Last Wednesday, I pointed out a bearish price pattern in the S&P 500.
I warned that if the index were to break below the support line of that price pattern, we’d likely be looking at a selloff back to around 4306, the lows from October 2021.
We did indeed break below that important support line. And in Monday’s trading session, the S&P 500 fell as low as 4222 on an intra-day trading basis.
But, the sale of risk-on assets hasn’t been limited to the S&P 500…
The Nasdaq sold off as much as 12% since last week, and the crypto markets suffered a staggering $1 trillion loss with bitcoin dipping to prices not seen since July.
The market is rattled. That much is clear.
And now, all eyes are on the Fed as it prepares to release an updated statement today at 2 p.m. ET.
It seems like the market is waiting on the Fed to provide some clear direction in the face of the persisting inflationary challenges.
But I don’t think it’s that straightforward.
And technical analysis can really shine in situations like this.
For example, in last Wednesday’s essay we were able to identify the key support level in the S&P 500. The market poked beyond that level of 4306 by a relatively modest 84 points before it stabilized.
Regardless of what the Fed says, the technicals tell me that this market is oversold and is more likely to bounce than to continue crashing down – at least in the short term.
Here’s an updated daily chart of the S&P 500. This time, I’ve included two technical indicators, Bollinger Bands and the Relative Strength Index (RSI)…
Bollinger Bands are a great indicator to measure a market’s likely trading range.
Meaning if prices trade outside the upper or lower blue bands, it’s a signal that the market is overextended and is more likely to snap back, often to the midline of the Bollinger Bands (blue dotted line).
The last time this happened was on December 1, and the market bounced back quite quickly.
This time, though, the break below the lower band is even more extreme. And as Sir Isaac Newton would say, “every action has an equal and opposite reaction.”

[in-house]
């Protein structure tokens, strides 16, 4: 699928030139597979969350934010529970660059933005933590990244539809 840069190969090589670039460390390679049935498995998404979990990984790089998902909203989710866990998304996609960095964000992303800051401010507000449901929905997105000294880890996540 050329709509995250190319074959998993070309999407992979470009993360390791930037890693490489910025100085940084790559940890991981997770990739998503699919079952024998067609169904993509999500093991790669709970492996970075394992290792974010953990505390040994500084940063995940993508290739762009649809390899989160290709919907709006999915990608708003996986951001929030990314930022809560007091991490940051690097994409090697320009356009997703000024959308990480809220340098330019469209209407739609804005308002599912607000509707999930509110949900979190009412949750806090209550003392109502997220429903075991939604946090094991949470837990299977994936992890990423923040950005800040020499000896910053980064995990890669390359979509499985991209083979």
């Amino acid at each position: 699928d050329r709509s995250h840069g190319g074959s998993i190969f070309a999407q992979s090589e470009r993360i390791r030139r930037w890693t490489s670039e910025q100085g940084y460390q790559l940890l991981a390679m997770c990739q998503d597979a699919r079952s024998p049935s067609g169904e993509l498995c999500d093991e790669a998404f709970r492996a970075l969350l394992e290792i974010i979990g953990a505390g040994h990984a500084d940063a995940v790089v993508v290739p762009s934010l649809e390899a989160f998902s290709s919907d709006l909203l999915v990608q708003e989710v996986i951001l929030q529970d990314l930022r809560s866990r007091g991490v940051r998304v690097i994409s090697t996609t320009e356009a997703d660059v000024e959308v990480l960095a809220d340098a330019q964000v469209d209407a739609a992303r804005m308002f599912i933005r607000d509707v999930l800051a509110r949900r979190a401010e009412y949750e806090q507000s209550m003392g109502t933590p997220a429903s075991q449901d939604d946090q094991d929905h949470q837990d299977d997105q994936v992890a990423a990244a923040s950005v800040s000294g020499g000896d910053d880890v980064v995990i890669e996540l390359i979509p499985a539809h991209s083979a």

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In the lower half of the chart is the RSI, which measures momentum. Currently, it’s flashing an extremely oversold signal (blue circle – below 30%).
When you take these two clues and piece them together, it sets the stage for a classic “buy the rumor, sell the news” scenario later this afternoon.
Except in this situation, the market sold off on the rumor… and I think it’s likely to buy back in on the actual news.
Investors are worried about inflation, and since the start of the year, have been pricing in what they think will be a more hawkish turn by the Fed…
This is what I mean by selling the rumor.
Now for the second half of the equation: buying the news… When the Fed delivers their updated guidance, the market could realize that they overreacted and that stocks should indeed be priced higher.
Of course, we’ll just have to wait and see how the market will react later today.
But don’t be surprised if we get a fierce rally… even if on the surface it would make more sense for the market to sell off based on the actual news.
Analyst, Market Minute
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